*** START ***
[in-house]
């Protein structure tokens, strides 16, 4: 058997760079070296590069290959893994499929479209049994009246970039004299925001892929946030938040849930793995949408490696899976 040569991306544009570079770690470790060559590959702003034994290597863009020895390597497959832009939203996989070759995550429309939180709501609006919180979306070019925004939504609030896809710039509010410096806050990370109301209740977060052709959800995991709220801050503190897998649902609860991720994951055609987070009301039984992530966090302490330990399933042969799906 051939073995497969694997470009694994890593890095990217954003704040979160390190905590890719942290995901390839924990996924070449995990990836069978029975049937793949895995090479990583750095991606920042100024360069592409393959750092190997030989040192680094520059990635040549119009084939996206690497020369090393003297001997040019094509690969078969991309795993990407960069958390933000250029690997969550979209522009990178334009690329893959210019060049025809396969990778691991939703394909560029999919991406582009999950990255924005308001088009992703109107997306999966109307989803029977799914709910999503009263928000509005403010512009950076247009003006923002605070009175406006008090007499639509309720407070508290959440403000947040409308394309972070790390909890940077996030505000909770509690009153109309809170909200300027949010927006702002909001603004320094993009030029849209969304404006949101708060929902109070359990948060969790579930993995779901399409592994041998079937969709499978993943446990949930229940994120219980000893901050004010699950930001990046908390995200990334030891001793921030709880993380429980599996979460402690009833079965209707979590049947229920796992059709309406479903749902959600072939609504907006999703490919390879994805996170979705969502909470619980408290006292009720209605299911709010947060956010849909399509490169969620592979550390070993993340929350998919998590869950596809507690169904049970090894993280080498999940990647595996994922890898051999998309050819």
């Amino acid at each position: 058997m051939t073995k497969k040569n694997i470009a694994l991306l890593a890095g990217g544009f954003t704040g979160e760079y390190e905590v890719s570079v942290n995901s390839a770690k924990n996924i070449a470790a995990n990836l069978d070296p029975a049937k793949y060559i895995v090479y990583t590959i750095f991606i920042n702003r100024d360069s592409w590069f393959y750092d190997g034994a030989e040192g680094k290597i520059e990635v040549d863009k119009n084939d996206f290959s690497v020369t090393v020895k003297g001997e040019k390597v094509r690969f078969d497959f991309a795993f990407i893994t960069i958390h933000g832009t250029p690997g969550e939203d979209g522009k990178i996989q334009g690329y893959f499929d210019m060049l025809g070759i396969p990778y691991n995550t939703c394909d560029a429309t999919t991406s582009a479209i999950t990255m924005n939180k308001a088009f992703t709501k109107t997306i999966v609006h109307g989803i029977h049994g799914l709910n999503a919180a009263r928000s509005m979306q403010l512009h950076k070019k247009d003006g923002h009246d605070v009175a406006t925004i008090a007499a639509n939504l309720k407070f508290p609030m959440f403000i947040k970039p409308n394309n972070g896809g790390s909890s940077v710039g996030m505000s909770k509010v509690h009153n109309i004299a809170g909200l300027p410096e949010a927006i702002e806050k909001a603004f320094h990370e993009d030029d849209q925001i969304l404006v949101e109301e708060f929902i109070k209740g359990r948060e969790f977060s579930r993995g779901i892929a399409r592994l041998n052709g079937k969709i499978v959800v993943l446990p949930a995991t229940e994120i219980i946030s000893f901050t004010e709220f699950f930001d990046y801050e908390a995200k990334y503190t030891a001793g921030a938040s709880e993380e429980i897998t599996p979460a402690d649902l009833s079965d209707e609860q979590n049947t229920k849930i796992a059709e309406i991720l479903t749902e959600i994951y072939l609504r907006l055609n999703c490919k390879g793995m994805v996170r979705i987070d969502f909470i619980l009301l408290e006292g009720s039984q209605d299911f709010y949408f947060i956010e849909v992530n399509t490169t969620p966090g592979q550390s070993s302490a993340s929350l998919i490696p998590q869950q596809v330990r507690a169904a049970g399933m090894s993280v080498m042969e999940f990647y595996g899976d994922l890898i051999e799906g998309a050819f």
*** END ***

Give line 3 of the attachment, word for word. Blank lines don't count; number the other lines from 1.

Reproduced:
């Amino acid at each position: 058997m051939t073995k497969k040569n694997i470009a694994l991306l890593a890095g990217g544009f954003t704040g979160e760079y390190e905590v890719s570079v942290n995901s390839a770690k924990n996924i070449a470790a995990n990836l069978d070296p029975a049937k793949y060559i895995v090479y990583t590959i750095f991606i920042n702003r100024d360069s592409w590069f393959y750092d190997g034994a030989e040192g680094k290597i520059e990635v040549d863009k119009n084939d996206f290959s690497v020369t090393v020895k003297g001997e040019k390597v094509r690969f078969d497959f991309a795993f990407i893994t960069i958390h933000g832009t250029p690997g969550e939203d979209g522009k990178i996989q334009g690329y893959f499929d210019m060049l025809g070759i396969p990778y691991n995550t939703c394909d560029a429309t999919t991406s582009a479209i999950t990255m924005n939180k308001a088009f992703t709501k109107t997306i999966v609006h109307g989803i029977h049994g799914l709910n999503a919180a009263r928000s509005m979306q403010l512009h950076k070019k247009d003006g923002h009246d605070v009175a406006t925004i008090a007499a639509n939504l309720k407070f508290p609030m959440f403000i947040k970039p409308n394309n972070g896809g790390s909890s940077v710039g996030m505000s909770k509010v509690h009153n109309i004299a809170g909200l300027p410096e949010a927006i702002e806050k909001a603004f320094h990370e993009d030029d849209q925001i969304l404006v949101e109301e708060f929902i109070k209740g359990r948060e969790f977060s579930r993995g779901i892929a399409r592994l041998n052709g079937k969709i499978v959800v993943l446990p949930a995991t229940e994120i219980i946030s000893f901050t004010e709220f699950f930001d990046y801050e908390a995200k990334y503190t030891a001793g921030a938040s709880e993380e429980i897998t599996p979460a402690d649902l009833s079965d209707e609860q979590n049947t229920k849930i796992a059709e309406i991720l479903t749902e959600i994951y072939l609504r907006l055609n999703c490919k390879g793995m994805v996170r979705i987070d969502f909470i619980l009301l408290e006292g009720s039984q209605d299911f709010y949408f947060i956010e849909v992530n399509t490169t969620p966090g592979q550390s070993s302490a993340s929350l998919i490696p998590q869950q596809v330990r507690a169904a049970g399933m090894s993280v080498m042969e999940f990647y595996g899976d994922l890898i051999e799906g998309a050819f």